Like any good suspense novel, Mark Haddon's The Curious Incident of the Dog in the Night-Time wastes no time getting into the thick of action. On the very first page, fifteen-year-old Christopher John Francis Boone, the novel's protagonist discovers the corpse of his neighbor's dog impaled by a pitchfork. The incident acts as a catalyst, setting Christopher on a quest-inspired by his favorite character Sherlock Holmes-to find out who is responsible for the gruesome crime.
Christopher, though, is not the kind of run-of-the-mill precocious young detective we all remember reading about as kids. Rather, Christopher suffers from a fairly intense autism, an affliction that seriously effects the way he comes to research the case, the way he interprets the information he uncovers, and ultimately how that information is passed on to the reader. Christopher's autism is also what sets Haddon's novel apart from those other young detective novels, as the focus of the story is much less about who killed the dog, and much more about the way Christopher goes about uncovering who is responsible.
Christopher's autism plays a particularly active role in his detective work, especially when it comes to his association with others. As we find out in the opening chapters of the book, Christopher is easily frustrated when he encounters situations to which he doesn't know how to react. This comes out initially when he is confronted by a police officer asking him whether he had anything to do with the dog's death. Unable to understand why he is being questioned and angered by the officer's association, Christopher tries to retreat from the situation: "I put my hands over my ears and closed my eyes and rolled forward till I was hunched up with my forehead pressed onto the grass. The grass was wet and cold. It was nice." When the officer persists, Christopher gets increasingly aggravated and takes a swing at him. This is one of several times that Christopher reacts violently to uncomfortable situations throughout the book, and through Christopher's narrative, Haddon does a good job at describing just what it is that sets him off and why.
Ultimately, the brilliance of Haddon's novel is in this choice to tell it through Christopher's point-of-view. In doing so, he is effectively able to explain the world through Christopher's eyes. This is not only done through the narrative, but also the structure of the book. All chapters are numbered prime (from 2-233) because, as Christopher says, "Prime numbers are like life. They are very logical but you could never work out the rules, even if you spent all your time thinking about them."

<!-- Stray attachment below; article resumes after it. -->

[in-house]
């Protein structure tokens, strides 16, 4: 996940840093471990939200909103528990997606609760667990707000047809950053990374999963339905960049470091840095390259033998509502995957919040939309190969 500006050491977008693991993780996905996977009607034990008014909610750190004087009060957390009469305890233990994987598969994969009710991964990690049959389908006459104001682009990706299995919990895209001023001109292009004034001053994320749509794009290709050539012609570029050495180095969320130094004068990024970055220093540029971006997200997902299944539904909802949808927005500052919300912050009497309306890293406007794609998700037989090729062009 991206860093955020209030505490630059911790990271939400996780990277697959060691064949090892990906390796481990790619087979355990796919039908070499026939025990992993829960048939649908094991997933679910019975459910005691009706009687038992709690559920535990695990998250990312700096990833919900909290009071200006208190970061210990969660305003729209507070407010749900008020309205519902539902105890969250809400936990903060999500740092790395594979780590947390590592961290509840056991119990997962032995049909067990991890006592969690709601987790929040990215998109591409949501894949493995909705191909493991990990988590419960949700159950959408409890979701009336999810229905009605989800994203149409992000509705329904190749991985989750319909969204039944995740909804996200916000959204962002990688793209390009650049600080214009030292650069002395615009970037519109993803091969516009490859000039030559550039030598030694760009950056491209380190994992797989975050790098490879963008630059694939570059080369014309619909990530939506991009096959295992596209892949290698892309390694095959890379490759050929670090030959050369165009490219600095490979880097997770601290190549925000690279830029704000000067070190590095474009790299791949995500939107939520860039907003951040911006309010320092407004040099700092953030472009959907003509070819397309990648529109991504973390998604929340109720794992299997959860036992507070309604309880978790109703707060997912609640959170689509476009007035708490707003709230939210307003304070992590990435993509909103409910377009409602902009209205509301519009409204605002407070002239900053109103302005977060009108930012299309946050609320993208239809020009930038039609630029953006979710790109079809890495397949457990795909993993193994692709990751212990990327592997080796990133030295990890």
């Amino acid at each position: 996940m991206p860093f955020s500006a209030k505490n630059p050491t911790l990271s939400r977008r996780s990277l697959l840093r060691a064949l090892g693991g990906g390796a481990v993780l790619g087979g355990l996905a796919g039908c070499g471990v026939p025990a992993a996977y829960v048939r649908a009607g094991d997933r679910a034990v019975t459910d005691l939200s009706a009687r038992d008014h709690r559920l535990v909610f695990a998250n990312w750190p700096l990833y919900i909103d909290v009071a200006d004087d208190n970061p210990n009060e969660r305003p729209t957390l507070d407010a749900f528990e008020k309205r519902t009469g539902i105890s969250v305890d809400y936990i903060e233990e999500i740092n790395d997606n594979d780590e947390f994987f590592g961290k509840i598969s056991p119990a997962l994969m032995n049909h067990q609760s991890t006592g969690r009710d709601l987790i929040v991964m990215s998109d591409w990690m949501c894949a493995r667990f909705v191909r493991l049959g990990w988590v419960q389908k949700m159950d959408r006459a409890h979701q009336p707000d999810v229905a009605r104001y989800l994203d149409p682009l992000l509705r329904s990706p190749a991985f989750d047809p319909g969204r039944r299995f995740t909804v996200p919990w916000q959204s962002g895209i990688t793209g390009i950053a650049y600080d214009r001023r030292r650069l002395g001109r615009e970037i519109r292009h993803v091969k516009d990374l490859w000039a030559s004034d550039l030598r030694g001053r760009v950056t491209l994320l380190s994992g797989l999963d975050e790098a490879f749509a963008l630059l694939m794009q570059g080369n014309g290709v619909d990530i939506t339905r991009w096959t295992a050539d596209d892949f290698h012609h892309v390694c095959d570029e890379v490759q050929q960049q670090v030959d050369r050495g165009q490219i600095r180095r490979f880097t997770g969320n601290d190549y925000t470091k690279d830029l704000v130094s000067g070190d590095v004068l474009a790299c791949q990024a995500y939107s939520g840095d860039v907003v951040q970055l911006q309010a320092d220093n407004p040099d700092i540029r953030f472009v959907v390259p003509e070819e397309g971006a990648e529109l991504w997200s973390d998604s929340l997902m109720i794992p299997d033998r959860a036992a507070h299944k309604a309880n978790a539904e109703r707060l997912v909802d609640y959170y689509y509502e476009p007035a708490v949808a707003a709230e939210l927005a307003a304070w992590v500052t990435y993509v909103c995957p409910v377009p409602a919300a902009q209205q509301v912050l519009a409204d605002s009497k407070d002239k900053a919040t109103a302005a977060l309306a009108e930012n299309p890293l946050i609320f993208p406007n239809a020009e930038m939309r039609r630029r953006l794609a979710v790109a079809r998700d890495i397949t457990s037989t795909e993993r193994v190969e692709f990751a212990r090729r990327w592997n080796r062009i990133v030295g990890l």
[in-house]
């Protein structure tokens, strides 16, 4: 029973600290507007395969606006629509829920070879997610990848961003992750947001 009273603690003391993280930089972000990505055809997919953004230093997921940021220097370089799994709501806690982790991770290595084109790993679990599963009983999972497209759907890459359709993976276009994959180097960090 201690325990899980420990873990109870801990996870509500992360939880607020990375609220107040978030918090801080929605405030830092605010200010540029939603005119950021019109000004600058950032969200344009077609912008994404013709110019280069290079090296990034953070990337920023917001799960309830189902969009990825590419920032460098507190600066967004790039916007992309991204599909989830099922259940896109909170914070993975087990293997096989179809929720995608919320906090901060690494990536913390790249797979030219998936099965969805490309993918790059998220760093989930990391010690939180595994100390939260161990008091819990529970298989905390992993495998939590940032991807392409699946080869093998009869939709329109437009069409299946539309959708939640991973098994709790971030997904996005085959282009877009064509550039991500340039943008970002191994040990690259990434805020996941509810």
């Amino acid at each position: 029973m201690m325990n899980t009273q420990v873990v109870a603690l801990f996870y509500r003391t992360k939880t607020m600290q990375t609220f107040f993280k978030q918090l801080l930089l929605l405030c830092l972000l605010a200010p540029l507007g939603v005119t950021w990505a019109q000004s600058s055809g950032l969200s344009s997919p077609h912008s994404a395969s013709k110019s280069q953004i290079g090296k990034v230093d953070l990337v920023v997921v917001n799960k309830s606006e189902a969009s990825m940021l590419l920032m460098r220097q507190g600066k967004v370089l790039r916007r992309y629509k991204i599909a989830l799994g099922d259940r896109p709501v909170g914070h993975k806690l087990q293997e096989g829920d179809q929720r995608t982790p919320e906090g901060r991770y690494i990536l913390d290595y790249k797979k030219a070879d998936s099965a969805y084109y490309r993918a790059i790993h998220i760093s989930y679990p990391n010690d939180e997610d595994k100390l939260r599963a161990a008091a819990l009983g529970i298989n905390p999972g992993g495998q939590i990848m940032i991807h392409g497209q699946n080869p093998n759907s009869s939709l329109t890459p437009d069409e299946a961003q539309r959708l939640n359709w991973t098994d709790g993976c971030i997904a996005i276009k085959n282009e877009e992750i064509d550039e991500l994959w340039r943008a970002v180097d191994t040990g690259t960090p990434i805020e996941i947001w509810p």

In addition to being only able to think in these logical, set, standards (he hates novels because "they are lies about things which didn't happen") Christopher is also a very visual thinker, and must have explicit visual stimulation to understand a situation. He cannot, for example understand facial expressions because they move too fast for him to comprehend. As result, visuals (charts, graphs, pictures, and diagrams) are used throughout the book when Christopher is trying to explain something to the reader.
As Christopher digs deeper into the case, Haddon's narrative opens up, veering away from one mystery to another as in the process of snooping around about the dog, Christopher uncovers secrets about his own family. As Christopher says, "I was excited. When I started writing my book there was only one mystery I had to solve. Now there were two." After all, neither Haddon nor the reader really cares about that dog (or at least I didn't). The novel is a much bigger picture than that: about how a child's illness can effect not only his life, but the lives of his parents and loved ones as well.
Once Christopher uncovers some old letters from his mom, stashed away in his dad's room, he starts to question whether the story his dad has been telling him about his mom's death is even true. At this point, the story shifts gears entirely, as Christopher now attempts to put the pieces of a completely different puzzle together. one that has a much bigger meaning in his life than who put the kibosh on the dog next door (though the answer to that question will come to light by the novel's conclusion).